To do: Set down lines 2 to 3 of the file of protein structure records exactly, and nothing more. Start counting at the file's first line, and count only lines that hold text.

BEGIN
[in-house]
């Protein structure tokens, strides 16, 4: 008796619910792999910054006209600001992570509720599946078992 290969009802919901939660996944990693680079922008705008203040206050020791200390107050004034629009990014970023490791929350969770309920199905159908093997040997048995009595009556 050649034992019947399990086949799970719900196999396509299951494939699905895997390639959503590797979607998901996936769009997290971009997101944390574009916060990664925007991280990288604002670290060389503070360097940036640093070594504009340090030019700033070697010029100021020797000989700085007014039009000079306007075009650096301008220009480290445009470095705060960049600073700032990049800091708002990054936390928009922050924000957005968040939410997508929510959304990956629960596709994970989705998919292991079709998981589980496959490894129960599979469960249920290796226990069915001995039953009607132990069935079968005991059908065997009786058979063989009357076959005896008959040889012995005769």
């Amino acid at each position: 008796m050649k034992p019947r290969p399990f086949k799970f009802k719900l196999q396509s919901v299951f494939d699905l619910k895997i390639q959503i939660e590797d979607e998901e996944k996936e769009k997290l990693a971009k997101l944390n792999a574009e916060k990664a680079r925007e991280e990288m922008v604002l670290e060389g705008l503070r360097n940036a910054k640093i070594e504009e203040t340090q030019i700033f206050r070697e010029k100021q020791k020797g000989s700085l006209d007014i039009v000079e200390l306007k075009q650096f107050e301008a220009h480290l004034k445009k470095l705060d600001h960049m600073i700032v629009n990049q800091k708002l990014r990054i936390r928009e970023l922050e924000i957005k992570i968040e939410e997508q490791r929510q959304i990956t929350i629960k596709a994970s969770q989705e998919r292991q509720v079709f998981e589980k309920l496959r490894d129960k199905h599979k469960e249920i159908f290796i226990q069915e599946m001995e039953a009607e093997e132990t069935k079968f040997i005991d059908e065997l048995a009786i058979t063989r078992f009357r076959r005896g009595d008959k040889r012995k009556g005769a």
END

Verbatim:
């Protein structure tokens, strides 16, 4: 008796619910792999910054006209600001992570509720599946078992 290969009802919901939660996944990693680079922008705008203040206050020791200390107050004034629009990014970023490791929350969770309920199905159908093997040997048995009595009556 050649034992019947399990086949799970719900196999396509299951494939699905895997390639959503590797979607998901996936769009997290971009997101944390574009916060990664925007991280990288604002670290060389503070360097940036640093070594504009340090030019700033070697010029100021020797000989700085007014039009000079306007075009650096301008220009480290445009470095705060960049600073700032990049800091708002990054936390928009922050924000957005968040939410997508929510959304990956629960596709994970989705998919292991079709998981589980496959490894129960599979469960249920290796226990069915001995039953009607132990069935079968005991059908065997009786058979063989009357076959005896008959040889012995005769």
């Amino acid at each position: 008796m050649k034992p019947r290969p399990f086949k799970f009802k719900l196999q396509s919901v299951f494939d699905l619910k895997i390639q959503i939660e590797d979607e998901e996944k996936e769009k997290l990693a971009k997101l944390n792999a574009e916060k990664a680079r925007e991280e990288m922008v604002l670290e060389g705008l503070r360097n940036a910054k640093i070594e504009e203040t340090q030019i700033f206050r070697e010029k100021q020791k020797g000989s700085l006209d007014i039009v000079e200390l306007k075009q650096f107050e301008a220009h480290l004034k445009k470095l705060d600001h960049m600073i700032v629009n990049q800091k708002l990014r990054i936390r928009e970023l922050e924000i957005k992570i968040e939410e997508q490791r929510q959304i990956t929350i629960k596709a994970s969770q989705e998919r292991q509720v079709f998981e589980k309920l496959r490894d129960k199905h599979k469960e249920i159908f290796i226990q069915e599946m001995e039953a009607e093997e132990t069935k079968f040997i005991d059908e065997l048995a009786i058979t063989r078992f009357r076959r005896g009595d008959k040889r012995k009556g005769a």